likely that the DSCP will be set to zero (e.g., at the boundary of a
   network operator that distrusts or does not use the DSCP field) or to
   a value deemed suitable by an ingress (MF) classifier for whatever
   5-tuple it carries.  DiffServ classifiers generally ignore embedded
   protocol headers (e.g., for SCTP or RTP embedded in UDP,
   classification will be only on the outer UDP header).

   In addition, remarking may remove application-level distinctions in
   forwarding behavior - e.g., if multiple PHBs within an AF class are
   used to distinguish different types of frames within a video RTP
   stream, token-bucket-based remarkers operating in Color-Blind mode
   (see [RFC2697] and [RFC2698] for examples) may remark solely based on
   flow rate and burst behavior, removing the drop precedence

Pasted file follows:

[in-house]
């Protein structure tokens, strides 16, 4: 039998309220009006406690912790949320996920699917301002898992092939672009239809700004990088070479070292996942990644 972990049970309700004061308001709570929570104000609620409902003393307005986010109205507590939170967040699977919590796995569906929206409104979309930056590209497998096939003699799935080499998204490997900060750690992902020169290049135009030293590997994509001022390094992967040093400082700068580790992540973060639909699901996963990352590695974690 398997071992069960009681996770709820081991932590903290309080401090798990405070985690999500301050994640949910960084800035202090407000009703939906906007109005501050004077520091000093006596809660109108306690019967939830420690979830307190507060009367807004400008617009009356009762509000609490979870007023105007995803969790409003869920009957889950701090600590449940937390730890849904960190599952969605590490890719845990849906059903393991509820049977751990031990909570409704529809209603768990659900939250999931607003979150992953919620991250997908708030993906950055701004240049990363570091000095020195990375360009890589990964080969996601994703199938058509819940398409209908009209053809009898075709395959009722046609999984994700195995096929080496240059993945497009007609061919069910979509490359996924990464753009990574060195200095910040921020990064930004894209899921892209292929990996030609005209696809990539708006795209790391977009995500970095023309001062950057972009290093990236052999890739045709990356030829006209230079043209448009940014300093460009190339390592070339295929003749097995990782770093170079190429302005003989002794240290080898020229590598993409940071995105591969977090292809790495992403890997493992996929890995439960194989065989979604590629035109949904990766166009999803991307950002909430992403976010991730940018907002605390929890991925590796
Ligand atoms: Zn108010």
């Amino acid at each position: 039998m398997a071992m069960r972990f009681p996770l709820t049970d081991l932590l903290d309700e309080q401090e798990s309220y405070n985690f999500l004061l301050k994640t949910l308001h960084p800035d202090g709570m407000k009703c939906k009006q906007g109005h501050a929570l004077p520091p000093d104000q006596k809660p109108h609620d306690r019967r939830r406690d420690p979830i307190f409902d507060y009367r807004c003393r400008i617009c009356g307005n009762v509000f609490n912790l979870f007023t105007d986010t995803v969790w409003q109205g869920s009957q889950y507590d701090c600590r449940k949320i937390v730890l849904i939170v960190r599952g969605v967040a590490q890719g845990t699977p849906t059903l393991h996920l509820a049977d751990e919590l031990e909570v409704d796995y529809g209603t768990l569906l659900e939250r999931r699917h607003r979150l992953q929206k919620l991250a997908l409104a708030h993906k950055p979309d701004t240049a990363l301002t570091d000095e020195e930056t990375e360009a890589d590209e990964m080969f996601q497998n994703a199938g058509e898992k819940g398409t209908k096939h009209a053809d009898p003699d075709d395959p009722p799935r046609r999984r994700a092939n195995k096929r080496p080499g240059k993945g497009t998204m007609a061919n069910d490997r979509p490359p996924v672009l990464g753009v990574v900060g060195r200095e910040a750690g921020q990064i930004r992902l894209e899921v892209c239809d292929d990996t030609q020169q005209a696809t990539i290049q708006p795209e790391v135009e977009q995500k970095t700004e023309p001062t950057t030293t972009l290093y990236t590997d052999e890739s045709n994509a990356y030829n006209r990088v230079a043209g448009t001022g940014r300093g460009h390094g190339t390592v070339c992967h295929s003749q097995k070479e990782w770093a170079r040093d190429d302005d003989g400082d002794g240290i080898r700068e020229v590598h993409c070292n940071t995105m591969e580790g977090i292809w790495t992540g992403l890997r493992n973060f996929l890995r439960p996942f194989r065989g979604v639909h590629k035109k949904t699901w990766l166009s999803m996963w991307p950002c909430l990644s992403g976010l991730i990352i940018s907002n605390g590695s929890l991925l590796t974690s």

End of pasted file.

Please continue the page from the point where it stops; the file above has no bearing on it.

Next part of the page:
distinctions specified by the source.

   Backbone and other carrier networks may employ a small number of
   DSCPs (e.g., less than half a dozen) in order to manage a small
   number of traffic aggregates; hosts that use a larger number of DSCPs
   can expect to find that much of their intended differentiation is
   removed by such networks.  Better results may be achieved when DSCPs
   are used to spread traffic among a smaller number of DiffServ-based
   traffic subsets or aggregates, see [I-D.geib-tsvwg-diffserv-intercon]
   for one proposal.  This is of particular importance for MPLS-based
   networks due to the limited size of the Traffic Class (TC) field in
   an MPLS label [RFC5462] that is used to carry DiffServ information
   and the use of that TC field for other purposes, e.g., ECN [RFC5129].
   For further discussion on use of DiffServ with MPLS, see [RFC3270]
   and [RFC5127].

3.  RTP Multiplexing Background

   Section 2 explains how source streams can be multiplexed over RTP
   sessions which can in turn be multiplexed over UDP with packets
   generated by other transport protocols.  This section provides
   background on why this level of multiplexing is desirable.  The
   rationale in this section applies both to multiplexing of source
   streams in RTP sessions and multiplexing of an RTP session with
   traffic from other transport protocols via UDP encapsulation.